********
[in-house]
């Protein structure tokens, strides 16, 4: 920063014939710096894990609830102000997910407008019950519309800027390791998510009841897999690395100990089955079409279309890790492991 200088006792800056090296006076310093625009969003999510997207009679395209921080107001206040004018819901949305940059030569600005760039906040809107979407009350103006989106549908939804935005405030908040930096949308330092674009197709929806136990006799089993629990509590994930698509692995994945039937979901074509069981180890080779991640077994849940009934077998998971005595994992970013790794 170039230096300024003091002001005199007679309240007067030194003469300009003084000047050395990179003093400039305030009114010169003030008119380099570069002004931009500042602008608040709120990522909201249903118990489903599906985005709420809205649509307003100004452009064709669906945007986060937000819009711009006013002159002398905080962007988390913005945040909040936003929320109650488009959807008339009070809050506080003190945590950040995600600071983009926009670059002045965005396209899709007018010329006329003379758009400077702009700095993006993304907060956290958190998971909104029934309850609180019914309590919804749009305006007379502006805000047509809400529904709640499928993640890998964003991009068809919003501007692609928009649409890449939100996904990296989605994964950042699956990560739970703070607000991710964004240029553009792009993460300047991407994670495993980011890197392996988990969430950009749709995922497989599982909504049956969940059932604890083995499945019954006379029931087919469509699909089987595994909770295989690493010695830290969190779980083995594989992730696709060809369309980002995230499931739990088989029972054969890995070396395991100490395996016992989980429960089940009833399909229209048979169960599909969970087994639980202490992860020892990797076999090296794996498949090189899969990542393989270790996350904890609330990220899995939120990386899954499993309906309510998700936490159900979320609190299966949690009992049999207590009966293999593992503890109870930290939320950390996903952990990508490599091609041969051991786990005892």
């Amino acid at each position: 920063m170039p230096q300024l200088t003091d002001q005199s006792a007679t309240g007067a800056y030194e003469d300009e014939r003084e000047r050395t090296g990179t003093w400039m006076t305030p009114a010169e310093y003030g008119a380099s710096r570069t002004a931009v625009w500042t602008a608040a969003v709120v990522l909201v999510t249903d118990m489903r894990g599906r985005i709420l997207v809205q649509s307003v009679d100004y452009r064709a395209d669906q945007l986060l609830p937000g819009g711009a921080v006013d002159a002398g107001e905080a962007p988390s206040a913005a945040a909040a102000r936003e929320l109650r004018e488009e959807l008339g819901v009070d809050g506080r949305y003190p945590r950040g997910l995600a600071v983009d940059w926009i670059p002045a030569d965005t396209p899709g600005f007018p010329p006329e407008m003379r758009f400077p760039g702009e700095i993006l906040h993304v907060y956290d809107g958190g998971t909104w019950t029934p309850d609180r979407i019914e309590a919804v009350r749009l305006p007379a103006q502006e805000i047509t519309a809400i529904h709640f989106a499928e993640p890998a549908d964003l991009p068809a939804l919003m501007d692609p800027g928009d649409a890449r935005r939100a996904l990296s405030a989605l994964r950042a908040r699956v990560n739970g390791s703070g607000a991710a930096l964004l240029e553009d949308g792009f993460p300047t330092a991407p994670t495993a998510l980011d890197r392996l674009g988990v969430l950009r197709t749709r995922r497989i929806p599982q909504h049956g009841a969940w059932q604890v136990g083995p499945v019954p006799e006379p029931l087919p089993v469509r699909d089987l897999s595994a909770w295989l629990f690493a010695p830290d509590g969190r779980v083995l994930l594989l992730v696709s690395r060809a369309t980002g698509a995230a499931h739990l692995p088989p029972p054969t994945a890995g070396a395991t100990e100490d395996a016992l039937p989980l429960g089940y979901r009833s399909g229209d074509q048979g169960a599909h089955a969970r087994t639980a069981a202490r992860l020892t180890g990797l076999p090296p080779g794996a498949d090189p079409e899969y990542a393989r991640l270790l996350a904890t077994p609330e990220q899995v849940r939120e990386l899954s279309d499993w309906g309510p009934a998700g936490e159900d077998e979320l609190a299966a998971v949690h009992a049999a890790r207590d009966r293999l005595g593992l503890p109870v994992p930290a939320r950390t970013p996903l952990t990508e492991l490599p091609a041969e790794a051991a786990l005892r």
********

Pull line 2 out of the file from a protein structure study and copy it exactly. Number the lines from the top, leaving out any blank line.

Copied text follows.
């Protein structure tokens, strides 16, 4: 920063014939710096894990609830102000997910407008019950519309800027390791998510009841897999690395100990089955079409279309890790492991 200088006792800056090296006076310093625009969003999510997207009679395209921080107001206040004018819901949305940059030569600005760039906040809107979407009350103006989106549908939804935005405030908040930096949308330092674009197709929806136990006799089993629990509590994930698509692995994945039937979901074509069981180890080779991640077994849940009934077998998971005595994992970013790794 170039230096300024003091002001005199007679309240007067030194003469300009003084000047050395990179003093400039305030009114010169003030008119380099570069002004931009500042602008608040709120990522909201249903118990489903599906985005709420809205649509307003100004452009064709669906945007986060937000819009711009006013002159002398905080962007988390913005945040909040936003929320109650488009959807008339009070809050506080003190945590950040995600600071983009926009670059002045965005396209899709007018010329006329003379758009400077702009700095993006993304907060956290958190998971909104029934309850609180019914309590919804749009305006007379502006805000047509809400529904709640499928993640890998964003991009068809919003501007692609928009649409890449939100996904990296989605994964950042699956990560739970703070607000991710964004240029553009792009993460300047991407994670495993980011890197392996988990969430950009749709995922497989599982909504049956969940059932604890083995499945019954006379029931087919469509699909089987595994909770295989690493010695830290969190779980083995594989992730696709060809369309980002995230499931739990088989029972054969890995070396395991100490395996016992989980429960089940009833399909229209048979169960599909969970087994639980202490992860020892990797076999090296794996498949090189899969990542393989270790996350904890609330990220899995939120990386899954499993309906309510998700936490159900979320609190299966949690009992049999207590009966293999593992503890109870930290939320950390996903952990990508490599091609041969051991786990005892």